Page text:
Drug reaction with eosinophilia and systemic symptoms (DRESS) has been reported in association with fluconazole treatment (see section 4.4).
The following adverse reactions have been observed and reported during treatment with Fluconazole Capsules with the following frequencies: Very common (≥1/10); common (≥1/100 to <1/10); uncommon (≥1/1,000 to <1/100); rare (≥1/10,000 to <1/1,000); and very rare (<1/10,000), not known (cannot be estimated from the available data).
System Organ Class
Blood and the lymphatic system disorders
Agranulocytosis, leukopenia, thrombocytopenia, neutropenia
Immune system disorders
Metabolism and nutrition disorders
Hypercholesterolaemia, hypertriglyceridaemia, hypokalaemia
Nervous system disorders
Seizures, paraesthesia, dizziness, taste perversion
Ear and labyrinth disorders
Torsade de pointes (see section 4.4), QT prolongation (see section 4.4)
Abdominal pain, vomiting, diarrhoea, nausea
Constipation dyspepsia, flatulence, dry mouth
Alanine aminotransferase increased (see section 4.4), aspartate aminotransferase increased (see section 4.4), blood alkaline phosphatase increased (see section 4.4)
Cholestasis (see section 4.4), jaundice (see section 4.4), bilirubin increased (see section 4.4)
Hepatic failure (see section 4.4), hepatocellular necrosis (see section 4.4), hepatitis (see section 4.4), hepatocellular damage (see section 4.4)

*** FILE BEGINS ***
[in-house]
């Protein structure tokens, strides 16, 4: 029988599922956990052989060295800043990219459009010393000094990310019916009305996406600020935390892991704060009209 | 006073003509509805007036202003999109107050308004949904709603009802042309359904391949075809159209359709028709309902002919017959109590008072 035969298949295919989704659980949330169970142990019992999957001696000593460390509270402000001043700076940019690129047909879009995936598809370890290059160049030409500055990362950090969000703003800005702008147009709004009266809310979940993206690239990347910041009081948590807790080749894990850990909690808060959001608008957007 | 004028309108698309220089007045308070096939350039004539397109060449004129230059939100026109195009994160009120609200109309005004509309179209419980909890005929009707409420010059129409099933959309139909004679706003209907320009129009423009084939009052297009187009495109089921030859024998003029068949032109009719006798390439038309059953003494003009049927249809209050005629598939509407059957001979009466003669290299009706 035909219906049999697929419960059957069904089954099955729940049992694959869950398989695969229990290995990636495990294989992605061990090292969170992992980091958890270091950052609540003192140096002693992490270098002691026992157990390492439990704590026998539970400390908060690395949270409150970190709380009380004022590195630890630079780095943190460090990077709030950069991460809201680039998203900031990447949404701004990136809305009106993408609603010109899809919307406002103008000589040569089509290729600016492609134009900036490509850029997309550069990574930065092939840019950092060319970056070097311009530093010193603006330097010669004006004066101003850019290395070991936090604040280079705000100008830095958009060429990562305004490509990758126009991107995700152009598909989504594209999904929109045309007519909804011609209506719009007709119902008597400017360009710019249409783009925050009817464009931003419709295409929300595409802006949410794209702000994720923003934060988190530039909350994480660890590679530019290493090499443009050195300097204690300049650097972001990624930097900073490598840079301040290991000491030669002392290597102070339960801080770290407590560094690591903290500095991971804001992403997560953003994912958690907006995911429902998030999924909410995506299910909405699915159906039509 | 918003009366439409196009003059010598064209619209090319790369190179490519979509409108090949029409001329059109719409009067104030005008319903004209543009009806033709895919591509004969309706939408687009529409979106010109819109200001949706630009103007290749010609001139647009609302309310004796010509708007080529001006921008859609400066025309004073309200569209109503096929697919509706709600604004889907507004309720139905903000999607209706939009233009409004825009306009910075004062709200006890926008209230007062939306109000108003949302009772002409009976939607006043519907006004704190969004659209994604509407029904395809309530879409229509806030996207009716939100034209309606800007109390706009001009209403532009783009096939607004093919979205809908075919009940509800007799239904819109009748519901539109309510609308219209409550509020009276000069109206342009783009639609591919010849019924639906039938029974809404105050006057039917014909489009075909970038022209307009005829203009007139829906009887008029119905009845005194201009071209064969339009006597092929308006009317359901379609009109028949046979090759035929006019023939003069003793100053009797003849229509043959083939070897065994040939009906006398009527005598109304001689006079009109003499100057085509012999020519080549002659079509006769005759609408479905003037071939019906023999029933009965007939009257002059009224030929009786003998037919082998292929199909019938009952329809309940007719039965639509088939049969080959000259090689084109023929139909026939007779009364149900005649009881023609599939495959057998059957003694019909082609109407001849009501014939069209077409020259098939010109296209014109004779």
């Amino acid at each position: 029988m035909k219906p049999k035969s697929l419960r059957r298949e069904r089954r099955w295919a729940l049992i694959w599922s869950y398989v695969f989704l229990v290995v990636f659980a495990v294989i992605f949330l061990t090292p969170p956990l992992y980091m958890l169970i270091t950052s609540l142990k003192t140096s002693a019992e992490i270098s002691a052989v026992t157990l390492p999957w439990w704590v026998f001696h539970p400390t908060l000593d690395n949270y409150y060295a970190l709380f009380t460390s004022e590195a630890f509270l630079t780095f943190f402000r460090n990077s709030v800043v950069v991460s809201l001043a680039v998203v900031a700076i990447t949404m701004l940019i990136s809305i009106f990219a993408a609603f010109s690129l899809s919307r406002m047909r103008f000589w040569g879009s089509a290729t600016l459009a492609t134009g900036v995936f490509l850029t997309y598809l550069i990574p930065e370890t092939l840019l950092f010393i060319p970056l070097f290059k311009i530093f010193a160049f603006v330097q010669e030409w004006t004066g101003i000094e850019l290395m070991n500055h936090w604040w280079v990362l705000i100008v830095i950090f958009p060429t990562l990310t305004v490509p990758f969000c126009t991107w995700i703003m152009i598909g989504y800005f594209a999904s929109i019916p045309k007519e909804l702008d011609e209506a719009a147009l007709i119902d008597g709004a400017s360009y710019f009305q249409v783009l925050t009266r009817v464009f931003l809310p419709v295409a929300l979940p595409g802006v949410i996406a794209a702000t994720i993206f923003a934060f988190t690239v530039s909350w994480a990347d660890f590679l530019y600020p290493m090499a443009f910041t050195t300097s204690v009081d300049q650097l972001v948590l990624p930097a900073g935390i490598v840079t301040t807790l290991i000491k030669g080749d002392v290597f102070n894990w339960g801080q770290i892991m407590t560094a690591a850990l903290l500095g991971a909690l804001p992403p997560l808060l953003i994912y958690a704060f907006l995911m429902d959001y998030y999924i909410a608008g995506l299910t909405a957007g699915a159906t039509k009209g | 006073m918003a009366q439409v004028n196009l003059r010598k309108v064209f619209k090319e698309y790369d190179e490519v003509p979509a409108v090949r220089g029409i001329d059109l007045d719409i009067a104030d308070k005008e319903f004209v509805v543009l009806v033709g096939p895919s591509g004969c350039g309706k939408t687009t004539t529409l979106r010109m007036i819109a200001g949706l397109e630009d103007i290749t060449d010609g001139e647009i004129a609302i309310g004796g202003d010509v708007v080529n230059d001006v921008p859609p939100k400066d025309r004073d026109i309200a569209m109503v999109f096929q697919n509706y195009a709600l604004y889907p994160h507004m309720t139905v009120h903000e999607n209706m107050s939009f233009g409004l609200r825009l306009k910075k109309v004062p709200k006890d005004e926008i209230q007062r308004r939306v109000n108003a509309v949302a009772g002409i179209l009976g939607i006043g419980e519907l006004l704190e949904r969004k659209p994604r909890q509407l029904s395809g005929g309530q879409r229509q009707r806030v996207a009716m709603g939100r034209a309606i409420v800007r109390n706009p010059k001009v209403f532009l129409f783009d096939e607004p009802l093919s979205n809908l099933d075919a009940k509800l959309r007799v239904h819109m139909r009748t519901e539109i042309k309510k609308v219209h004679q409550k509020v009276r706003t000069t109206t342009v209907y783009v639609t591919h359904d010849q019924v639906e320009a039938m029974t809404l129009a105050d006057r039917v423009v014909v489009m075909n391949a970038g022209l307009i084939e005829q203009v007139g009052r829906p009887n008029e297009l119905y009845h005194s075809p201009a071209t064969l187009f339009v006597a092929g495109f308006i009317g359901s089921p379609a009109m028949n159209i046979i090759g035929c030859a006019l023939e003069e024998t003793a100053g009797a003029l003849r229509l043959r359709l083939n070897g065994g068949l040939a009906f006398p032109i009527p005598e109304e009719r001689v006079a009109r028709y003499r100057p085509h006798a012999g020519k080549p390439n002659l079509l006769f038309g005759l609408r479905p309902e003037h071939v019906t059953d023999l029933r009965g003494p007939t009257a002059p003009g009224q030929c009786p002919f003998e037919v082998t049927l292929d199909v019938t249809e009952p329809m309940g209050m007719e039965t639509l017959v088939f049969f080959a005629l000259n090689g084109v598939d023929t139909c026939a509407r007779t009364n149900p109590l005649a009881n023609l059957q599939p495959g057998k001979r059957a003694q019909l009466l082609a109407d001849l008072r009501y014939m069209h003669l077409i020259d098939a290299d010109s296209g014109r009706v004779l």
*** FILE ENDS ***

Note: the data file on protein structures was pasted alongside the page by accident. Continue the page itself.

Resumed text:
Skin and subcutaneous tissue disorders
Rash (see section 4.4)
Drug eruption* (see section 4.4), urticaria (see section 4.4), pruritus, increased sweating
Toxic epidermal necrolysis, (see section 4.4), Stevens-Johnson syndrome (see section 4.4), acute generalised exanthematous-pustulosis (see section 4.4), dermatitis exfoliative, angioedema, face oedema, alopecia
Drug reaction with eosinophilia and systemic symptoms (DRESS)
Musculoskeletal and connective tissue disorders
General disorders and administration site conditions
Fatigue, malaise, asthenia, fever
* including Fixed Drug Eruption
The pattern and incidence of adverse reactions and laboratory abnormalities recorded during paediatric clinical trials, excluding the genital candidiasis indication, are comparable to those seen in adults.
Reporting of suspected adverse reactions